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History

London’s Roman Past: Rediscovery and Reconstruction

  • Craig Miller
  • |
  • April 14, 2023
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  • 7 minute read
  • |
London’s Roman Past: Rediscovery and Reconstruction
Key Takeaways
  • London's history dates back to Roman times when it was founded as a small settlement on the banks of the River Thames.
  • Remnants of London's Roman past can still be found scattered throughout the city, and the rediscovery of Vivius Marcianus' tombstone in 1669 was a significant moment in London's history.
  • Despite various depictions of the soldier, it remains difficult to determine with certainty the exact appearance and origins of Vivius Marcianus.
  • London was rebuilt by the Romans on a much larger scale, and by the end of the 1st century AD, it had become a thriving, bustling city with a population of around 60,000 people.
  • The decline of Londinium was hastened by the arrival of the Saxons in the 5th century AD, but the city began to grow again with the construction of a new castle on the site of the Roman fort in Londinium by William the Conqueror.
  • In the Middle Ages, London grew rapidly in size and importance, becoming a centre of trade and commerce, the seat of government, and home to many famous markets and buildings.
  • The Great Fire of London in 1666 destroyed much of the city, but led to the rebuilding of London with many new buildings and streets constructed, including St. Paul's Cathedral designed by Christopher Wren.

 

London’s history dates back to Roman times when it was founded as a small settlement on the banks of the River Thames.

While London has undergone numerous transformations over the centuries, remnants of its Roman past can still be found scattered throughout the city.

The aftermath of the Great Fire of London revealed some of these hidden gems, including the tombstone of Roman soldier Vivius Marcianus, discovered by Christopher Wren in 1669.

In this article, we will delve deeper into London’s Roman past, focusing on the rediscovery and reconstruction of its historic sites.

The Rediscovery of Vivius Marcianus’ Tombstone

The rediscovery of Vivius Marcianus’ tombstone in 1669 was a significant moment in London’s history.

The slab was used as building material during the construction of St Martin’s Church on Ludgate Hill, and it wasn’t until Christopher Wren uncovered it that its historical value was realized.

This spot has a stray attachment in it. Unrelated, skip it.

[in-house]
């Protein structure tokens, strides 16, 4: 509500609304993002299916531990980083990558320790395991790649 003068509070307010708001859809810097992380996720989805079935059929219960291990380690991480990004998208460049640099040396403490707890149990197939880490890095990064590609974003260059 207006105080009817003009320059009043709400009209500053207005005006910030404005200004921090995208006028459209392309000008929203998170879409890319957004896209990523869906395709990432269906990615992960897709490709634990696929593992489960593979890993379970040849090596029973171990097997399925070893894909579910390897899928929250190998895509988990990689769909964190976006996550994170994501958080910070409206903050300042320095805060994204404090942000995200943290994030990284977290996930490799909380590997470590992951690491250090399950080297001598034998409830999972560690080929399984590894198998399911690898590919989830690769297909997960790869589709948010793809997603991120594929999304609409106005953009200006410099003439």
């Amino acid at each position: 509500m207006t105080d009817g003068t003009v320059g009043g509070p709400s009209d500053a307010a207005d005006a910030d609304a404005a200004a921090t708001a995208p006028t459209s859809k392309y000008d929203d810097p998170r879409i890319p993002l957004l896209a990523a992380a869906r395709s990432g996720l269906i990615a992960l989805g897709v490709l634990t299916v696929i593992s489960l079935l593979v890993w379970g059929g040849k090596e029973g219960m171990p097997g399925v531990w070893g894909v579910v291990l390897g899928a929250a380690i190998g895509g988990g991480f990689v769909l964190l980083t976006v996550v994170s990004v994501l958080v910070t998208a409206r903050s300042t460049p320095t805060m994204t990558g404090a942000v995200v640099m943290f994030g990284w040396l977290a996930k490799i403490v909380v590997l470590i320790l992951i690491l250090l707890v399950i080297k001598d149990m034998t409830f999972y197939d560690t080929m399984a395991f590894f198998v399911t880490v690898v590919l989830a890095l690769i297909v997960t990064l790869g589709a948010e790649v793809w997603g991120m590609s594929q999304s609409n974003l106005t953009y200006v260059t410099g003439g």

The tombstone served as a testament to London’s Roman past, as it commemorated a Roman soldier who was part of the 2nd Legion Augusta that arrived in Britain during the Claudian invasion of AD 43.

Despite the fact that the tombstone was over two meters high, it had remained hidden for hundreds of years.

The stone was transported to Oxford at the expense of the archbishop of Canterbury, Gilbert Sheldon, and it was displayed in the Garden of Antiquities next to the Sheldonian Theatre.

This area was designed to evoke a grand Roman atmosphere, with classical inscriptions from the collection of John Selden presented in alcoves built into the theatre’s enclosure wall.

Interpreting Vivius Marcianus’ Appearance

The figure carved into Vivius Marcianus’ tombstone is approximately three-quarters life-size and stands at around 1.3 meters tall.

He is represented wearing a short tunic, belt, and cloak, carrying a staff in his right hand and what appears to be a scroll in his left.

The wooden staff appears to mark him out as a centurion in the Roman army.

Interpretations of Vivius Marcianus’ appearance have varied throughout history.

Various depictions of the Roman soldier Vivius Marcianus have emerged over time, each with its own unique characteristics.

In 1709, Thomas Gale portrayed the soldier in his Antonini Iter Britanniarum as a figure with short hair, holding a sword and staff in a prepared stance.

In contrast, John Horsley’s Britannia Romana: or the Roman Antiquities of Britain of 1732 depicts the soldier with ringlets.

In 1813, George Alexander Cooke described the soldier as a prototype Highlander, wearing a plaid flung over his breast and holding a sword of vast length, similar to the claymore of the later Highlander.

Despite the various depictions of the soldier, many historians tended to rely solely on the depictions rather than the actual monument.

In 1790, Thomas Pennant proposed that the soldier’s long hair (as depicted in Prideaux’s reconstruction but not on the actual relief) indicated that Marcianus was a soldier of the cohors Britanorum and that he was “dressed and armed in the manner of the country.”